Ethiopian government security authorities reportedly said the House arrest of Oromo Liberation Front leader was for security reasons involving his safety
July 31, 2020
Oromo Liberation Front (OLF) chairman Dawud Ibsa said that he is allowed to leave his residence and carry out his routine as of Friday.
“People in Federal Police uniforms whose name I do not know, …, came to me [on Thursday] and told me that I could start working as of tomorrow [Friday] while exercising caution for my safety…,” he told a VOA reporter in Ethiopia.
He was in his Gullele office on Friday where there was a meeting by some members of the leadership while he was on house arrest earlier this week.
The Chairman said, earlier this week, that he does not have any knowledge about who called it or for what purpose it was called. There have been rumors that some members of the leadership intended to replace him.
He said that the legal and audit committee of the Oromo Liberation organization (OLF) has announced that it is looking into the issue.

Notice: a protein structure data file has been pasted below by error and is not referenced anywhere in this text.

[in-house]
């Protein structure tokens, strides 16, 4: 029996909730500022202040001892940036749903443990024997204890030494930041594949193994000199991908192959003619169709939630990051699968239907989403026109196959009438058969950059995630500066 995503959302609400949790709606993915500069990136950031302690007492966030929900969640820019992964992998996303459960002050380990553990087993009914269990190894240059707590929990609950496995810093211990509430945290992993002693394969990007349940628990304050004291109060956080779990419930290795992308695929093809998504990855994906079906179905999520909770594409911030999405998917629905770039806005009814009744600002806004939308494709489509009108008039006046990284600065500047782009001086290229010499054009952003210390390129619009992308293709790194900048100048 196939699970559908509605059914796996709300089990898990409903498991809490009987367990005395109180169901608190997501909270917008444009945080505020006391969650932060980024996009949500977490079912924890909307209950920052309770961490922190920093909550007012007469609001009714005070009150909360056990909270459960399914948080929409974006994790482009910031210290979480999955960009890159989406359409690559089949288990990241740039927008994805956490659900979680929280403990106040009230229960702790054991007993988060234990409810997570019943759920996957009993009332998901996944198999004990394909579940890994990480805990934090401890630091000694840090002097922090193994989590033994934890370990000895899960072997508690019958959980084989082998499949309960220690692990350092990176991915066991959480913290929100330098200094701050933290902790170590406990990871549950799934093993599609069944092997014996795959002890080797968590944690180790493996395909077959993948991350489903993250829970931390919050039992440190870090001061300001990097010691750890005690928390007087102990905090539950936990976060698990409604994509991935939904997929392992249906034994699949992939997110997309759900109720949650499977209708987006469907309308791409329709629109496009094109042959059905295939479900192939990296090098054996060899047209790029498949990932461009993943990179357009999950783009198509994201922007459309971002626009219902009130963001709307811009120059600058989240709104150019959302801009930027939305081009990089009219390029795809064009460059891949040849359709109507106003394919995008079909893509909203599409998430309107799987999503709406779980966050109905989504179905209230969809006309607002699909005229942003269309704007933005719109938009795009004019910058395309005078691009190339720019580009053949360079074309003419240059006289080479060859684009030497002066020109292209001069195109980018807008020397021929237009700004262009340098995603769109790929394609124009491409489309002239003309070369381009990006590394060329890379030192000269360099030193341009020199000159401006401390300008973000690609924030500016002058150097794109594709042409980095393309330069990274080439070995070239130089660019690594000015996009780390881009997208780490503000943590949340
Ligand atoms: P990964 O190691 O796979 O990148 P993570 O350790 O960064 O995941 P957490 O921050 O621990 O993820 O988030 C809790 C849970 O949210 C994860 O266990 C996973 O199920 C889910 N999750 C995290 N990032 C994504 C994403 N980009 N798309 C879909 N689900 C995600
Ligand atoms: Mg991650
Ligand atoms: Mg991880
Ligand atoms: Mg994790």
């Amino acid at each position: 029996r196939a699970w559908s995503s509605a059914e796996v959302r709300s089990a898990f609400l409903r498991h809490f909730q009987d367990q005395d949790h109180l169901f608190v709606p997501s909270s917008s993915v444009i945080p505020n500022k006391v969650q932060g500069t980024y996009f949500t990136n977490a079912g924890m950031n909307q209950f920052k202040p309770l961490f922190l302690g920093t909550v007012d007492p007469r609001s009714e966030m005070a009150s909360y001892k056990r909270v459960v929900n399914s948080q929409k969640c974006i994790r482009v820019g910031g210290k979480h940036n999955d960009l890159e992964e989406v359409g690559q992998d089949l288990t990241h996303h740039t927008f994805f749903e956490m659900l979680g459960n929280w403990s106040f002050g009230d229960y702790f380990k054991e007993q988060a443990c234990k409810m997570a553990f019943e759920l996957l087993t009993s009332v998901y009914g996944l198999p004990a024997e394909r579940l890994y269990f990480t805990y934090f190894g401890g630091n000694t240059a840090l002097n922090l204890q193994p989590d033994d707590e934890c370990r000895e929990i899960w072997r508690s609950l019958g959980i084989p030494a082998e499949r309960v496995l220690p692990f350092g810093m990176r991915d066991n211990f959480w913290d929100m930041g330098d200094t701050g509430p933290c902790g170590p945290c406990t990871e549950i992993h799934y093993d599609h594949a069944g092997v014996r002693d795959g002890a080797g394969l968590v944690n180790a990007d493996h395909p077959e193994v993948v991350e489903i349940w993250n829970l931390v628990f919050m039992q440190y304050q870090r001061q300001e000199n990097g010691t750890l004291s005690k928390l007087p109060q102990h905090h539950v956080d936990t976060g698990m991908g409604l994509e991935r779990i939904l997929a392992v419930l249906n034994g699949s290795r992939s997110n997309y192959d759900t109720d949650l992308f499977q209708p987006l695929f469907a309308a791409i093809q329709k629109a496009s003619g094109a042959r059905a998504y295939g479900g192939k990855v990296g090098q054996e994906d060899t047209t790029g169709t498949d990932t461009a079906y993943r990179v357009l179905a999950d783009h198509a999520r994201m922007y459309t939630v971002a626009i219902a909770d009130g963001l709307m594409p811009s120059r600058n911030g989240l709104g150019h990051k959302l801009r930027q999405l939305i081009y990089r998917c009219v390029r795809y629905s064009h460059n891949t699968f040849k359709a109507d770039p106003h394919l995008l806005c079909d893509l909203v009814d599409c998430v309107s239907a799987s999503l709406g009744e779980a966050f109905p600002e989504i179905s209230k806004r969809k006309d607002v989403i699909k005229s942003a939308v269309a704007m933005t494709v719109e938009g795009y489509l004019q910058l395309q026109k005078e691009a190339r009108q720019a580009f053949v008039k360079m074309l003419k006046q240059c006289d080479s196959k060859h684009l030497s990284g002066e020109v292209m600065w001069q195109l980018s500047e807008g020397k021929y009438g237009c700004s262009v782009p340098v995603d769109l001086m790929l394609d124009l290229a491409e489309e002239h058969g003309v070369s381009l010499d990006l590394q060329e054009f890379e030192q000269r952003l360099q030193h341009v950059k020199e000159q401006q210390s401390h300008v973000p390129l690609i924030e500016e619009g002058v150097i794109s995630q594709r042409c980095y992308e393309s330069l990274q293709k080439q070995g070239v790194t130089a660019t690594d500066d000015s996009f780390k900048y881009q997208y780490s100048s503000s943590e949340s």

Critics within his organization link him to a killing squad, Aba Torbe, which is said to be responsible for the killings of some authorities in the region including Burayu police chief, Solomon Tadesse who was gunned down as he was having lunch with his friends in February of this year.
Dawud Ibsa’s critics within the organization also accuse him of intransigence to not employ peaceful and armed struggle at the same time.
Preliminary investigation by Federal government law enforcement authorities established that OLF-Shane is behind the killing of popular singer Hachalu Hundessa, who was known for his political songs in Oromo language. Two suspects who are said to have shot and killed him confessed that OLF gave them the mission.
At least 240 people have been killed and hundreds more wounded in the Oromo region of Ethiopia following the assassination of the singer. The politically motivated killing in some places of the region targeted ethnic non-Oromos (mostly ethnic Amharas) and in some places targeted the followers of the Ethiopian Orthodox Church.
Also, well over 40 hotels (including three-star hotels) were burned in several cities in the region including Shashemene, Batu, and Arsi Negelle, among others. Over 1000 residential houses (listed on the basis of ethnicity and religion) were burned. Hundreds of thousands of people were internally displaced and reduced to homelessness.
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